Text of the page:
‘Deterrence the American way’: What the Air Force’s B-21 stealth bomber means

United States New Bomber
The B-21 Raider stealth bomber is unveiled at Northrop Grumman Friday, Dec. 2, 2022, in Palmdale, Calif. America’s newest nuclear stealth bomber made its debut Friday after years of secret development and as part of the Pentagon’s answer to rising concerns over a future conflict with China. The B-21 Raider is the first new American bomber aircraft in more than 30 years. Almost every aspect of the program is classified. (AP Photo/Marcio Jose Sanchez) Marcio Jose Sanchez/AP

‘Deterrence the American way’: What the Air Force’s B-21 stealth bomber means

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The U.S. Air Force unveiled the Northrop Grumman-made B-21 stealth bomber earlier this month, providing the public with its first look at what defense leaders have described as the “backbone” of its future bomber force.

Secretary of Defense Lloyd Austin attended the reveal at Air Force Plant 42 in Palmdale, California, and the B-21 represents the Pentagon’s first new bomber in more than three decades.

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“The B-21 will form the backbone of the future Air Force bomber force,” the Air Force said in a statement. “Designed to operate in tomorrow’s high-end threat environment, the B-21 will play a critical role in ensuring America’s enduring airpower capability.”

Once completed, the stealth bomber will be nuclear-capable and designed to accommodate manned and unmanned operations.

Austin, at the unveiling, said that the bomber represents “deterrence the American way,” and he spoke about the developments between the B-21 and its predecessor, the B-2 Spirit bomber, saying, “Fifty years of advances in low-observable technology have gone into this aircraft.”

One key aspect of the new bomber is that it’s “highly adaptable” and will be able to handle weapons not yet created, the secretary added.

“The Raider was built with open-system architecture, which makes it highly adaptable,” Austin said. “As the United States continues to innovate, this bomber will be able to defend our country with new weapons that haven’t even been invented yet. And the B-21 is multi-functional. It can handle anything from gathering intel, to battle management, to integrating with our allies and partners. And it will work seamlessly across domains, and theaters, and across the joint force.”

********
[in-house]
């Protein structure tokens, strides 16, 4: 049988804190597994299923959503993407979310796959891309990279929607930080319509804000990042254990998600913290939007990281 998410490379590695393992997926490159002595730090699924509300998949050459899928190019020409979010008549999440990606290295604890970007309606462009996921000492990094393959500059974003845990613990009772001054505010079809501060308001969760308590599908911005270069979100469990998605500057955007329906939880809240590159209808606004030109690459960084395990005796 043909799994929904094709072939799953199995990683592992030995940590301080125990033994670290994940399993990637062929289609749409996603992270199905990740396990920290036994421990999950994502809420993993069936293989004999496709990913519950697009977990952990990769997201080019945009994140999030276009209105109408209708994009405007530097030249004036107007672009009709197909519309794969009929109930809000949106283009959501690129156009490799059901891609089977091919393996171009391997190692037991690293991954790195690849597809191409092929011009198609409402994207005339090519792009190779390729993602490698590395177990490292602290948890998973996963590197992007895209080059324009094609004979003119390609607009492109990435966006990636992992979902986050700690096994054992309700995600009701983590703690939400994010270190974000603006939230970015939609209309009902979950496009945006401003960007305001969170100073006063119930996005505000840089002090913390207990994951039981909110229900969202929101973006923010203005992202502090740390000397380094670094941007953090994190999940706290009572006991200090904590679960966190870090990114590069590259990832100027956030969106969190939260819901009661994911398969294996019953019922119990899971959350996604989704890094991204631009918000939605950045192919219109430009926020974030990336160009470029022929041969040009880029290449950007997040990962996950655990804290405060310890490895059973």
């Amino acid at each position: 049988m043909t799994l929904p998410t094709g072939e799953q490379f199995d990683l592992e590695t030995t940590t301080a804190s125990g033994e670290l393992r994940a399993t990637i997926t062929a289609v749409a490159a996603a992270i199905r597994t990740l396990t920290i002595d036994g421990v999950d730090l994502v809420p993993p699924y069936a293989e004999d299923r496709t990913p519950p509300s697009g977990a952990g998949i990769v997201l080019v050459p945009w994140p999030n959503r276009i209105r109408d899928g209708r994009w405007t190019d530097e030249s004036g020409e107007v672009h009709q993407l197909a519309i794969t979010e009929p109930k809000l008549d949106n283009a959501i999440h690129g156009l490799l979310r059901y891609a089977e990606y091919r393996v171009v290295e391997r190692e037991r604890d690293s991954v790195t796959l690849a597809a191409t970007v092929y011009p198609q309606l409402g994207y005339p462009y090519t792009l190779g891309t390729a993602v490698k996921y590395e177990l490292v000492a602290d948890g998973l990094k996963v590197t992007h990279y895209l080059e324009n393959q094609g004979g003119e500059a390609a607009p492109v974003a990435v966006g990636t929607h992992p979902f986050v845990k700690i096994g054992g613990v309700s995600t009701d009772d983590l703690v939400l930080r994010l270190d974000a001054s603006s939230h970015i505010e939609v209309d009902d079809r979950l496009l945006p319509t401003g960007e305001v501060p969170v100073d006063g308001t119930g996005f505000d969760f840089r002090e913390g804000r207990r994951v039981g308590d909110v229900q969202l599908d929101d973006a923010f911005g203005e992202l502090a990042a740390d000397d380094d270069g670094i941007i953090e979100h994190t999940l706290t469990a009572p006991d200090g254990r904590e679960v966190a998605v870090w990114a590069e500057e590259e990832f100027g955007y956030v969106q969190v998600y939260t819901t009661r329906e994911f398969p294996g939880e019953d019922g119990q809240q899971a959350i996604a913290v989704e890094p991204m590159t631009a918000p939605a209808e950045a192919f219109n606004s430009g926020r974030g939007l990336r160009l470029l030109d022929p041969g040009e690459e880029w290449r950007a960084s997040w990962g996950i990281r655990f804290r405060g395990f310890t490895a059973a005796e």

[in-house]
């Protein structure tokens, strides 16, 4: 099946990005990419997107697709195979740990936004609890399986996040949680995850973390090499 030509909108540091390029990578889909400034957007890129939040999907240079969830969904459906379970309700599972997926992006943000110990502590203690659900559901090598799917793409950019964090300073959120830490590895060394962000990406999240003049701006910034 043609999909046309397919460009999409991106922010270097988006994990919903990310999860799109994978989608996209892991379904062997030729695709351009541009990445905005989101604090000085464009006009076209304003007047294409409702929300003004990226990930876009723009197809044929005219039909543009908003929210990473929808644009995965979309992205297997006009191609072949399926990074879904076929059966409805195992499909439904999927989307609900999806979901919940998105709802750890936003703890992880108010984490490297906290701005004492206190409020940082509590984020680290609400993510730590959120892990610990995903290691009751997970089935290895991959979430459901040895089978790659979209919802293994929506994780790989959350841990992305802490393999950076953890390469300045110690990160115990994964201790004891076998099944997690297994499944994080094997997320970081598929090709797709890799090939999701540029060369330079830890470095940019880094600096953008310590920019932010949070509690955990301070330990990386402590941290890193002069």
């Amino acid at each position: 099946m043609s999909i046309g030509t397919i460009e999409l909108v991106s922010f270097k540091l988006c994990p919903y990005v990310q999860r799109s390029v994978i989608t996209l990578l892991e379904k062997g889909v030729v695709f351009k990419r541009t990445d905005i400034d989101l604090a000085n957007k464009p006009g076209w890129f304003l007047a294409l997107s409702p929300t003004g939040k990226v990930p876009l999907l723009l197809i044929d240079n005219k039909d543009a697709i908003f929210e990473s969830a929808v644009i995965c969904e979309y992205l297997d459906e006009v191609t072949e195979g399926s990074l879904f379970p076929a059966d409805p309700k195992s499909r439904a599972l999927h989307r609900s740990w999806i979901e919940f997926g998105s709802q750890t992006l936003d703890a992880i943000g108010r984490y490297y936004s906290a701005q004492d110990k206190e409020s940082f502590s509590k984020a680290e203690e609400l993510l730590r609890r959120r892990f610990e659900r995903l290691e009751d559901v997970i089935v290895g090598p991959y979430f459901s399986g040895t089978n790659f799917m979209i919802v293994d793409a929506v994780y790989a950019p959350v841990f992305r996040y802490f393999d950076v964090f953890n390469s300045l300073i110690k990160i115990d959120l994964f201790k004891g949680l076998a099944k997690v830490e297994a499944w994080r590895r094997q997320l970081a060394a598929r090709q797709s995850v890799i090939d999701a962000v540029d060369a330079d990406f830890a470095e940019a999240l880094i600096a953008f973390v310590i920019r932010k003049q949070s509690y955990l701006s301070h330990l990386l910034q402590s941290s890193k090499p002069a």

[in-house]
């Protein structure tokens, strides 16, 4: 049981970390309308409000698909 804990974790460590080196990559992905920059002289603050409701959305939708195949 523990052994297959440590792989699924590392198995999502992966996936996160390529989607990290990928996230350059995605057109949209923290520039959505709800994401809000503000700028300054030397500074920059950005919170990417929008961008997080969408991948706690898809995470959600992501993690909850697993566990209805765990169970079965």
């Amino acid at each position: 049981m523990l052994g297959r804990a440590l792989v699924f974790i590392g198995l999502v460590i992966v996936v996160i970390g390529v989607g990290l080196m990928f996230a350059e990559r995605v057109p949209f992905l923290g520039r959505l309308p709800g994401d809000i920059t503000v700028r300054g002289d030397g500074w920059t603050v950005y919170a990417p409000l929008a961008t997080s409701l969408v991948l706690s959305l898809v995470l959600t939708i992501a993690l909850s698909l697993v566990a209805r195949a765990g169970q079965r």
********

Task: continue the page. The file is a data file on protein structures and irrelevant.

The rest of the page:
The Air Force has announced its intention to acquire 100 B-21 Raiders, though only six are in various stages of final assembly, and the first flight is tentatively set for 2023.

In the backdrop of the Pentagon’s unveiling of the B-21 is the Chinese military’s continued growth and aggression and Russia’s war in Ukraine.

A recent report from the department released in late November revealed that China’s operational nuclear warheads stockpile has likely surpassed 400 already and that it could exceed 1,500 by 2035 on their current pace.

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Austin, a week after the B-21 unveiling, warned that the U.S. is on the verge of a dangerous new phase while the country goes up against two nuclear powers in China and Russia as both are “expanding and modernizing” their nuclear arsenals.

“Today, STRATCOM faces new challenges,” he said. “The United States is on the verge of a new phase, one where for the first time, we face two major nuclear powers as strategic competitors. The People’s Republic of China is expanding and modernizing and diversifying its nuclear forces, and Russia is also modernizing and expanding its nuclear arsenal. And as the Kremlin continues its cruel and unprovoked war of choice against Ukraine, the whole world has seen Putin engage in deeply-irresponsible nuclear saber-rattling.”

The Department of Defense has commonly referred to China as its “pacing challenge” and Russia as an “acute threat,” though it views China as the only power that has the intent and capability to reshape the international order in its favor.

China’s state-run Global Times quoted a Chinese military expert, Zhang Xuefeng, who said the upgrades from previous bombers to the B-21 “will significantly enhance the bomber’s stealth capability” and will “receive a stronger capability in defense penetration.”

© 2022 Washington Examiner

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